Make Ahead

Easy Chipotle Enchilada Sauce

January 22, 2015
3 Ratings
  • Makes 3 to 3 1/2 cups
Author Notes

This enchilada sauce couldn't be easier to throw together, and it's bursting with flavor. The simple blend and simmer method (which I learned from a past Martha Stewart recipe) allows you to make homemade enchilada sauce in a snap and impress all of your friends. And best of all, it's crowd-pleaser for meat or meat-free enchilada lovers. You can even make a double batch and freeze half to use at a moment's notice! Enjoy!

Tip: If you can't find adobo sauce you'll need to sub in chipotle seasoning. Adobo sauce adds a lot of flavor, so if you skip it you'll definitely need to add something in it's place. Add the chipotle seasoning in small amounts until it's to your liking. —Ashley McLaughlin

What You'll Need
  • 1 to 1 1/2 cups low-sodium vegetable broth
  • 1 1/2 to 2 1/2 tablespoons canned chipotle adobo sauce, divided
  • One 15-ounce can tomato sauce
  • 1/3 cup tomato paste
  • 2 cloves garlic, chopped
  • 1 1/2 tablespoons mild chili powder
  • 1 tablespoon extra-virgin olive oil
  • 1 teaspoon cumin
  • 1 teaspoon oregano
  • 1/2 teaspoon onion granules (not powdered)
  • Salt, to taste
  • Black pepper, to taste
  1. Add all ingredients to your blender, starting with 1 cup vegetable broth and 1 1/2 tablespoons adobo sauce.
  2. Blend, starting on low speed and working up to high speed, for about 30 seconds.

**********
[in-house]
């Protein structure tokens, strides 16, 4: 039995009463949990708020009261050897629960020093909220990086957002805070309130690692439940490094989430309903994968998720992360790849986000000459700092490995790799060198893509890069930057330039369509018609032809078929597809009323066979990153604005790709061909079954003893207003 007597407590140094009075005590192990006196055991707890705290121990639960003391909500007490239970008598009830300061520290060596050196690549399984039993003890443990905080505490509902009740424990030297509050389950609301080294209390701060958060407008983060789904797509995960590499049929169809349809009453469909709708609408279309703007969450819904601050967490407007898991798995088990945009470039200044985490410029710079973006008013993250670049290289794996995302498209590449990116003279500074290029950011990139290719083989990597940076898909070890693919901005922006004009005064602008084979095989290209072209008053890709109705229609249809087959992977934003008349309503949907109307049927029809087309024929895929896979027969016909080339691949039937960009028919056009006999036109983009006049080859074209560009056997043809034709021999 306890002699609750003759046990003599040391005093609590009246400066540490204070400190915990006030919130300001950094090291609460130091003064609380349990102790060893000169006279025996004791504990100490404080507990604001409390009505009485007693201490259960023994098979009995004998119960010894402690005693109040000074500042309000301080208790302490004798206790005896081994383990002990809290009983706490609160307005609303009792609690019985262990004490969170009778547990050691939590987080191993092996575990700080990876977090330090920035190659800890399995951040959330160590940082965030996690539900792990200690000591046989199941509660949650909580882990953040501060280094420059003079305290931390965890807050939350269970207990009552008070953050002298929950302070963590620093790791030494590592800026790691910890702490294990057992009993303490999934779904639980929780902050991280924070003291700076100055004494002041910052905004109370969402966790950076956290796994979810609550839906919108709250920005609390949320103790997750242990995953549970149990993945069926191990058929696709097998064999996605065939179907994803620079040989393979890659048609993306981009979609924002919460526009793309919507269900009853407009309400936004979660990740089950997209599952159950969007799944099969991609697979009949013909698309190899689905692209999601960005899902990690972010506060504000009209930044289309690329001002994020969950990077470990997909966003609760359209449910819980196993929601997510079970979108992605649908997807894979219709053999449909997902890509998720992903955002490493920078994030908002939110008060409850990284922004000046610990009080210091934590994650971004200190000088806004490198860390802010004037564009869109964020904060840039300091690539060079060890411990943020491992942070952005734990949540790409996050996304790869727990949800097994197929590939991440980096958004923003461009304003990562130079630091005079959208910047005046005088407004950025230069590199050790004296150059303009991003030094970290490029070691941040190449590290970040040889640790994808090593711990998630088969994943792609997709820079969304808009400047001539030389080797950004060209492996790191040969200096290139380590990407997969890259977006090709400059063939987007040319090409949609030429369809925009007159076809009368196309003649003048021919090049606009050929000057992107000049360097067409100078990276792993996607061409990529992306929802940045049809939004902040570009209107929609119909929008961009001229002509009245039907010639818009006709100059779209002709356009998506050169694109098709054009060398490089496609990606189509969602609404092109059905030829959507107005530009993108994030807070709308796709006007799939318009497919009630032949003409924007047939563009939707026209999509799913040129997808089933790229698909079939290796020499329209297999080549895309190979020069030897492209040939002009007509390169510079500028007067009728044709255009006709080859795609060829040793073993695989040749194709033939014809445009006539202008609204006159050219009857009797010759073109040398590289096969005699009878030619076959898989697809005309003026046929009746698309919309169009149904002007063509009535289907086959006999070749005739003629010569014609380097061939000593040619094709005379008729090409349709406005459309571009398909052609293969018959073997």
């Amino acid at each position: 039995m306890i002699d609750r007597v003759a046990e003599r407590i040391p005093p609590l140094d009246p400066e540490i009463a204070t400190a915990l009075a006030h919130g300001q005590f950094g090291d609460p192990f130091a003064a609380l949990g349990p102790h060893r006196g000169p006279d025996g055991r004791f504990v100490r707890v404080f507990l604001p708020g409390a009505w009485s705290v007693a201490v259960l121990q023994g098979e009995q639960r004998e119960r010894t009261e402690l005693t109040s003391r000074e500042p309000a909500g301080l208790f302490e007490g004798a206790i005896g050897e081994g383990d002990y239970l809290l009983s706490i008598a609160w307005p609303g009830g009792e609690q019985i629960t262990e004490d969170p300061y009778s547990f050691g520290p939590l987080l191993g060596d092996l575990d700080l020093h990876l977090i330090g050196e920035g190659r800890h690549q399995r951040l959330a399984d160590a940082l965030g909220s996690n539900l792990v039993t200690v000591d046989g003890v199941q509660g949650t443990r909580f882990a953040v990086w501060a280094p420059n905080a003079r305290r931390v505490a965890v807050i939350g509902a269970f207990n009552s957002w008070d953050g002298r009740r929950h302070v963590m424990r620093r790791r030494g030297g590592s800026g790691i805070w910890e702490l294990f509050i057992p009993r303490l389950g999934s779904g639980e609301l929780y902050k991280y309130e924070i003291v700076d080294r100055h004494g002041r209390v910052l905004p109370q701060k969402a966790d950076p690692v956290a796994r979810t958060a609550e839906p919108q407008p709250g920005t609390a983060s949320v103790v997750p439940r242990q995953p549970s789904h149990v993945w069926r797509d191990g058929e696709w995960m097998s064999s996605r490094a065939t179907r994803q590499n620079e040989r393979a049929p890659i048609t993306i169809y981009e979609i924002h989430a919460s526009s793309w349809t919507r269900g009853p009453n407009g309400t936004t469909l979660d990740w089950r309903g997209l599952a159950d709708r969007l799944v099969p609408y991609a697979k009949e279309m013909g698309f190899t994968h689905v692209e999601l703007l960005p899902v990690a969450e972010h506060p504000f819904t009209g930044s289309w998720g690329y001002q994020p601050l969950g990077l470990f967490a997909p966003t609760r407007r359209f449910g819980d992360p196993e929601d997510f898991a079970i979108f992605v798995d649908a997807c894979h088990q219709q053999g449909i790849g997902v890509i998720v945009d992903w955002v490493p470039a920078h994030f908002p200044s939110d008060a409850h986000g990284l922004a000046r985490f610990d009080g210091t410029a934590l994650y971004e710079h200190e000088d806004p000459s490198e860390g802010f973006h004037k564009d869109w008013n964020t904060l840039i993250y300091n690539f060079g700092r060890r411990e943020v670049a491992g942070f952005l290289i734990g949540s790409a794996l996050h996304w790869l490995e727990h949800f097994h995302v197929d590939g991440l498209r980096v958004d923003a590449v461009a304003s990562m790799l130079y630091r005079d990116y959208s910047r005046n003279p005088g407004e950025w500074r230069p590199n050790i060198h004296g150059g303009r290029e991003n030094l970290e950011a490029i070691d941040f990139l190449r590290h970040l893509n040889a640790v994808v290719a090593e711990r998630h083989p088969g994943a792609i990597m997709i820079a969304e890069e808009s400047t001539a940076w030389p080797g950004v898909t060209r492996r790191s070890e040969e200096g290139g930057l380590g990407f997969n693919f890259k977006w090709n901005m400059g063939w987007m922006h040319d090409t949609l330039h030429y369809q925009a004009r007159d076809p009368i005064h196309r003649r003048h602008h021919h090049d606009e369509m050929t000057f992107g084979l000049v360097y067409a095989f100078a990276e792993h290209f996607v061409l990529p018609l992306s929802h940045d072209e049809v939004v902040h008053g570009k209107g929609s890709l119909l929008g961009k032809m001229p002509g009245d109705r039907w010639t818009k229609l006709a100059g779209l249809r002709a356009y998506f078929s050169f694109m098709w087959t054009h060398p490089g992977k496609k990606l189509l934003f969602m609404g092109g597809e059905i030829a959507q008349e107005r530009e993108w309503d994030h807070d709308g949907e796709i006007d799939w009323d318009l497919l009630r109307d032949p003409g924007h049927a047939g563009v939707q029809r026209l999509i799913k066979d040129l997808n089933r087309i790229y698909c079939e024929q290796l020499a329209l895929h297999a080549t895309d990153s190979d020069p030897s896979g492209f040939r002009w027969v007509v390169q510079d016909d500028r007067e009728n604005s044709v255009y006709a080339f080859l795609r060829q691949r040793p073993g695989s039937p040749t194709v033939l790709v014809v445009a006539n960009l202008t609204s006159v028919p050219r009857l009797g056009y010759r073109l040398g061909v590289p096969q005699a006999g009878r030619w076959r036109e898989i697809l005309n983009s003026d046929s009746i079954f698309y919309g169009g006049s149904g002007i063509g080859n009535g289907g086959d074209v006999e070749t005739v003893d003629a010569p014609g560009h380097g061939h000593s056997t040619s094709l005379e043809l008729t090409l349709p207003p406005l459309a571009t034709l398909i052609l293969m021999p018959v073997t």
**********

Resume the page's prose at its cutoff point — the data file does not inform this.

3. Pour into a medium-sized pot and bring to a simmer over medium-high heat. Reduce heat to maintain the simmer, and cook for 12 to 18 minutes, uncovered, until the sauce has thickened and the flavors have deepened. Stir every few minutes. (Cover pot with a splatter screen if needed.)
  4. Taste the sauce and add more salt and pepper as needed. (Salt amounts will vary depending on sodium in your broth.) Add more adobo sauce to your liking for a smokier and spicier flavor. If the sauce thickens too much, add more vegetable broth to thin out.
  5. Once the sauce is to your liking, remove from the heat and pour over enchiladas (or another dish you're using it for) and proceed with that recipe. Or, let cool then place in a sealed jar and store in the fridge for 10 to 14 days in the fridge.
  6. To freeze: Let sauce cool fully. Portion into freezer bags however you like. Squeeze air out and let flatten on the counter. Place on a flat rack in your freezer and stack bags (if you have more than one). Freeze for up to 3 months. When ready to use, thaw in the fridge the night before or run under warm water, then reheat in a pot.

See what other Food52ers are saying.

  • Smaug
  • LLStone
Hello! My name is Ashley, and I'm the photographer + writer behind the blog, Edible Perspective. LOVE // the husband // family // cooking for others // farmers markets // the first winter snow // cycling // snowshoeing // snowboarding // bluegrass // architecture // our pups // farm fresh eggs // mountains // boxed wine // breakfast // biking to breweries // clean sheets // traveling

2 Reviews

Smaug June 22, 2015
Totally off base. A proper red sauce has no tomatoes in it, it is primarily made of dried chiles, soaked and pureed.
LLStone January 23, 2015
Looks great! Thanks for the recipe.